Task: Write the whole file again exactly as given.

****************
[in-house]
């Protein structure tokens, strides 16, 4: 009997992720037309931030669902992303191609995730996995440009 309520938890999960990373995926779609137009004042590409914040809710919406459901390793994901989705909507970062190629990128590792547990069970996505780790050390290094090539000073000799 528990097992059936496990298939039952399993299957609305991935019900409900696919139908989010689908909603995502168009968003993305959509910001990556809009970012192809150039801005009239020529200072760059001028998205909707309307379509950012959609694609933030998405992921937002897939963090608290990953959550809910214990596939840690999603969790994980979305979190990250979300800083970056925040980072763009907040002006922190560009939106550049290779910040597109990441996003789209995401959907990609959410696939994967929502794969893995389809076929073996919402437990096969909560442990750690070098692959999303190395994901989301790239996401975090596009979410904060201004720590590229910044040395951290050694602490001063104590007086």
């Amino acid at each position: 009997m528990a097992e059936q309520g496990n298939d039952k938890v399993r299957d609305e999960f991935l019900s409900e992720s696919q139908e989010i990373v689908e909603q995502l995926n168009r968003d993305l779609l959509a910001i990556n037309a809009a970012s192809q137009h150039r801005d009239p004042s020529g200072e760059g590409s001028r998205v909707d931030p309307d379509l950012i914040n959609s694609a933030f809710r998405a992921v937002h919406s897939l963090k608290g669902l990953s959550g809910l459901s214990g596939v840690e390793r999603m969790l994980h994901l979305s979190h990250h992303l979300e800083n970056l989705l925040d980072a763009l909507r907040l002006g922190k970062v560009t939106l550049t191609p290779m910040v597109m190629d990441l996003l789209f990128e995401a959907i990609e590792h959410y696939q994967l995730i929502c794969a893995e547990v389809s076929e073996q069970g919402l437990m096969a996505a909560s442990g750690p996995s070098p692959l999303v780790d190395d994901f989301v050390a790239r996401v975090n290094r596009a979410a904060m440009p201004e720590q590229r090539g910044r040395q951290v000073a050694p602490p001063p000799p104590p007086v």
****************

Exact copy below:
[in-house]
């Protein structure tokens, strides 16, 4: 009997992720037309931030669902992303191609995730996995440009 309520938890999960990373995926779609137009004042590409914040809710919406459901390793994901989705909507970062190629990128590792547990069970996505780790050390290094090539000073000799 528990097992059936496990298939039952399993299957609305991935019900409900696919139908989010689908909603995502168009968003993305959509910001990556809009970012192809150039801005009239020529200072760059001028998205909707309307379509950012959609694609933030998405992921937002897939963090608290990953959550809910214990596939840690999603969790994980979305979190990250979300800083970056925040980072763009907040002006922190560009939106550049290779910040597109990441996003789209995401959907990609959410696939994967929502794969893995389809076929073996919402437990096969909560442990750690070098692959999303190395994901989301790239996401975090596009979410904060201004720590590229910044040395951290050694602490001063104590007086």
């Amino acid at each position: 009997m528990a097992e059936q309520g496990n298939d039952k938890v399993r299957d609305e999960f991935l019900s409900e992720s696919q139908e989010i990373v689908e909603q995502l995926n168009r968003d993305l779609l959509a910001i990556n037309a809009a970012s192809q137009h150039r801005d009239p004042s020529g200072e760059g590409s001028r998205v909707d931030p309307d379509l950012i914040n959609s694609a933030f809710r998405a992921v937002h919406s897939l963090k608290g669902l990953s959550g809910l459901s214990g596939v840690e390793r999603m969790l994980h994901l979305s979190h990250h992303l979300e800083n970056l989705l925040d980072a763009l909507r907040l002006g922190k970062v560009t939106l550049t191609p290779m910040v597109m190629d990441l996003l789209f990128e995401a959907i990609e590792h959410y696939q994967l995730i929502c794969a893995e547990v389809s076929e073996q069970g919402l437990m096969a996505a909560s442990g750690p996995s070098p692959l999303v780790d190395d994901f989301v050390a790239r996401v975090n290094r596009a979410a904060m440009p201004e720590q590229r090539g910044r040395q951290v000073a050694p602490p001063p000799p104590p007086v």